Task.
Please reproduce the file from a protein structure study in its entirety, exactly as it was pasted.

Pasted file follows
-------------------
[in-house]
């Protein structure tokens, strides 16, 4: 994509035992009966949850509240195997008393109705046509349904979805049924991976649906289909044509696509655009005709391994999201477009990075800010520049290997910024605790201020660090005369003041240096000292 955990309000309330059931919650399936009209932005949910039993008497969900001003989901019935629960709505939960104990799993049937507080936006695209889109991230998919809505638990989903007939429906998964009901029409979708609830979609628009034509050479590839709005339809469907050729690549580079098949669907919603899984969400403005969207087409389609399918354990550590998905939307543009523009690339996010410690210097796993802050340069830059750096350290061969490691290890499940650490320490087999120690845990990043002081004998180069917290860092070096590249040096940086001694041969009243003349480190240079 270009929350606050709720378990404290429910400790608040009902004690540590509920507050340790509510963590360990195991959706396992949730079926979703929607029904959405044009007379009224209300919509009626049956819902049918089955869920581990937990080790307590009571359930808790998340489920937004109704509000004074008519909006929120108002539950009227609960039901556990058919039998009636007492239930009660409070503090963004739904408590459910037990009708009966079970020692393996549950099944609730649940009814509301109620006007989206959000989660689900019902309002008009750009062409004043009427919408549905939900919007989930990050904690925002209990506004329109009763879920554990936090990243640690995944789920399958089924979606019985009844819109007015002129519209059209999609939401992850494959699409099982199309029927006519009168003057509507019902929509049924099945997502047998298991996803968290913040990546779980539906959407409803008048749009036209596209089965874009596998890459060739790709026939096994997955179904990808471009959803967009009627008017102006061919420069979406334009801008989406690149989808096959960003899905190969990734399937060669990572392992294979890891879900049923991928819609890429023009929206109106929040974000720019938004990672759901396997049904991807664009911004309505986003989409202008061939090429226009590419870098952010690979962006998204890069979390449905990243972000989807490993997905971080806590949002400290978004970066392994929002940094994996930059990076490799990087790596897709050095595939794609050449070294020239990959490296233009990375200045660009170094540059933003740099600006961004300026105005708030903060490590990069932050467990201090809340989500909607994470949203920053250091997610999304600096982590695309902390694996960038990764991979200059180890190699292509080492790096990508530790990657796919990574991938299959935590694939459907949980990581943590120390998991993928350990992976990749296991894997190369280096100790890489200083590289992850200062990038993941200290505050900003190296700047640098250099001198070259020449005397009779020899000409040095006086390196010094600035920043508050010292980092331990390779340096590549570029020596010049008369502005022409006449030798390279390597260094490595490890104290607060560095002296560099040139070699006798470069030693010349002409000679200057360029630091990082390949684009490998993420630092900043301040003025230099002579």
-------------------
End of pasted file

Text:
[in-house]
């Protein structure tokens, strides 16, 4: 994509035992009966949850509240195997008393109705046509349904979805049924991976649906289909044509696509655009005709391994999201477009990075800010520049290997910024605790201020660090005369003041240096000292 955990309000309330059931919650399936009209932005949910039993008497969900001003989901019935629960709505939960104990799993049937507080936006695209889109991230998919809505638990989903007939429906998964009901029409979708609830979609628009034509050479590839709005339809469907050729690549580079098949669907919603899984969400403005969207087409389609399918354990550590998905939307543009523009690339996010410690210097796993802050340069830059750096350290061969490691290890499940650490320490087999120690845990990043002081004998180069917290860092070096590249040096940086001694041969009243003349480190240079 270009929350606050709720378990404290429910400790608040009902004690540590509920507050340790509510963590360990195991959706396992949730079926979703929607029904959405044009007379009224209300919509009626049956819902049918089955869920581990937990080790307590009571359930808790998340489920937004109704509000004074008519909006929120108002539950009227609960039901556990058919039998009636007492239930009660409070503090963004739904408590459910037990009708009966079970020692393996549950099944609730649940009814509301109620006007989206959000989660689900019902309002008009750009062409004043009427919408549905939900919007989930990050904690925002209990506004329109009763879920554990936090990243640690995944789920399958089924979606019985009844819109007015002129519209059209999609939401992850494959699409099982199309029927006519009168003057509507019902929509049924099945997502047998298991996803968290913040990546779980539906959407409803008048749009036209596209089965874009596998890459060739790709026939096994997955179904990808471009959803967009009627008017102006061919420069979406334009801008989406690149989808096959960003899905190969990734399937060669990572392992294979890891879900049923991928819609890429023009929206109106929040974000720019938004990672759901396997049904991807664009911004309505986003989409202008061939090429226009590419870098952010690979962006998204890069979390449905990243972000989807490993997905971080806590949002400290978004970066392994929002940094994996930059990076490799990087790596897709050095595939794609050449070294020239990959490296233009990375200045660009170094540059933003740099600006961004300026105005708030903060490590990069932050467990201090809340989500909607994470949203920053250091997610999304600096982590695309902390694996960038990764991979200059180890190699292509080492790096990508530790990657796919990574991938299959935590694939459907949980990581943590120390998991993928350990992976990749296991894997190369280096100790890489200083590289992850200062990038993941200290505050900003190296700047640098250099001198070259020449005397009779020899000409040095006086390196010094600035920043508050010292980092331990390779340096590549570029020596010049008369502005022409006449030798390279390597260094490595490890104290607060560095002296560099040139070699006798470069030693010349002409000679200057360029630091990082390949684009490998993420630092900043301040003025230099002579």